Nigeria fuel-price protest enters second day
Demonstrators demanding cancellation of subsidy cuts and an end to corruption pile pressure on government.
|Protesters have increased pressure on President Jonathan to reinstate the fuel subsidy [AFP]|
Nigerians have taken to the streets in growing numbers on the second day of protests against a sharp increase in petrol prices, increasing pressure on President Goodluck Jonathan to reverse his removal of fuel subsidies.
Africa’s biggest oil producer removed on January 1 subsidies on fuel, which many citizens see as their only welfare benefit, more than doubling fuel prices to to at least $3.50 per gallon.
Tuesday’s protests, during which several thousand people take to the streets, were bigger than on Monday in Nigeria’s largest city, Lagos, and in the capital, Abuja. They were also on par with the previous day in other major cities.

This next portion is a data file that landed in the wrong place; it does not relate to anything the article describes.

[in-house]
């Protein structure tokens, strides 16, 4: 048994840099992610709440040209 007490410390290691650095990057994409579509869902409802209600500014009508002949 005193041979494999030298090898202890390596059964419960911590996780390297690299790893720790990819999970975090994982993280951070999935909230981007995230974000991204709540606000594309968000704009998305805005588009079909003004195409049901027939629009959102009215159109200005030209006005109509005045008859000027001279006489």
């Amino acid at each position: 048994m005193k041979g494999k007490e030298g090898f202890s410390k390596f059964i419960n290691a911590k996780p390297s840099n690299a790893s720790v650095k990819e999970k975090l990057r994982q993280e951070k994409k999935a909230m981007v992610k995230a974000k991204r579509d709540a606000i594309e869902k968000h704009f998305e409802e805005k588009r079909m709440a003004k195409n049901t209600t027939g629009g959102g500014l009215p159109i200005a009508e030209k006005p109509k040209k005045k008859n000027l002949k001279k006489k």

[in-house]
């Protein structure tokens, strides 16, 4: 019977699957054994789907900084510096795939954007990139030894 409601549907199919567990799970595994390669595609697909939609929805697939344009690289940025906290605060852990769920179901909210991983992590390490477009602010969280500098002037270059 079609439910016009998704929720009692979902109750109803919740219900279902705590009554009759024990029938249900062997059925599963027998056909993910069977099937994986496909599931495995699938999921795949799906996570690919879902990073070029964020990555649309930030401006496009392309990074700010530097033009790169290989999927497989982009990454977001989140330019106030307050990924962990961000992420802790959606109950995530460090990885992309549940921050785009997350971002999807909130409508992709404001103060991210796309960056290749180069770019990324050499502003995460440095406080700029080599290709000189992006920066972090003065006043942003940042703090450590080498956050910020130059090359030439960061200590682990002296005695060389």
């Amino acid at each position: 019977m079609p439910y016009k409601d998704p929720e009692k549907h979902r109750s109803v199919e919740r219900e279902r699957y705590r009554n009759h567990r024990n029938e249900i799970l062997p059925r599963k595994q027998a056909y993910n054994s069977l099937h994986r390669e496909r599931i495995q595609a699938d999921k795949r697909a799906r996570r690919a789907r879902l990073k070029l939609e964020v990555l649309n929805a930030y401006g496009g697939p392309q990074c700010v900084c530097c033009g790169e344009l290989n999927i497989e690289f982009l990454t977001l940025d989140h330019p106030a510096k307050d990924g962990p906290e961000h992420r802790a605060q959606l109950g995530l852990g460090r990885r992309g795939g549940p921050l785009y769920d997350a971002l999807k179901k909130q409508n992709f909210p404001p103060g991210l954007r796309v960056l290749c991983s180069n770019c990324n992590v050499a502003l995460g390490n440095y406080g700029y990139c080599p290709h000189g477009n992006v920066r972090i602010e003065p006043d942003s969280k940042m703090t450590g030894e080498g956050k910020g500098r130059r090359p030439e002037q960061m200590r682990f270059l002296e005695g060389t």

Angry youths put up a burning roadblock outside luxury enclaves in Lagos.
The Stream looks at the Nigerian protests
But Jonathan’s resolve in the face of the kind of protests that have derailed past attempts to scrap the fuel subsidy showed no sign of weakening.
Activists wore shirts bearing symbols for a loose-knit group called “Occupy Nigeria”, inspired by those near Wall Street in New York.
Anger extended to government corruption in Nigeria, a nation beset by politicians and military rulers who have stolen billions of dollars in oil revenues over the years.
Protesters also demanded a stronger government response to ongoing religious violence in Nigeria that, according to an Associated Press news agency count, killed at least 510 people last year alone.
The attacks blamed on a radical Islamist group known locally as Boko Haram have raised tensions between Christians and Muslims in Nigeria.
On Tuesday, a mob attacked a mosque and a Quranic school in Benin City, causing some casualties, according to Nwakpa O Nwakpa, the Nigerian Red Cross spokesman.
Media reports suggested at least five people died in the attack, but there was no immediate confirmation from the government.
An aid worker who declined to be identified because of the sensitivity of the subject told Reuters news agency the violence in Benin had forced 3,000 Muslims of northern origin to flee.
A mob had tried to burn down a mosque on Monday in the city as well.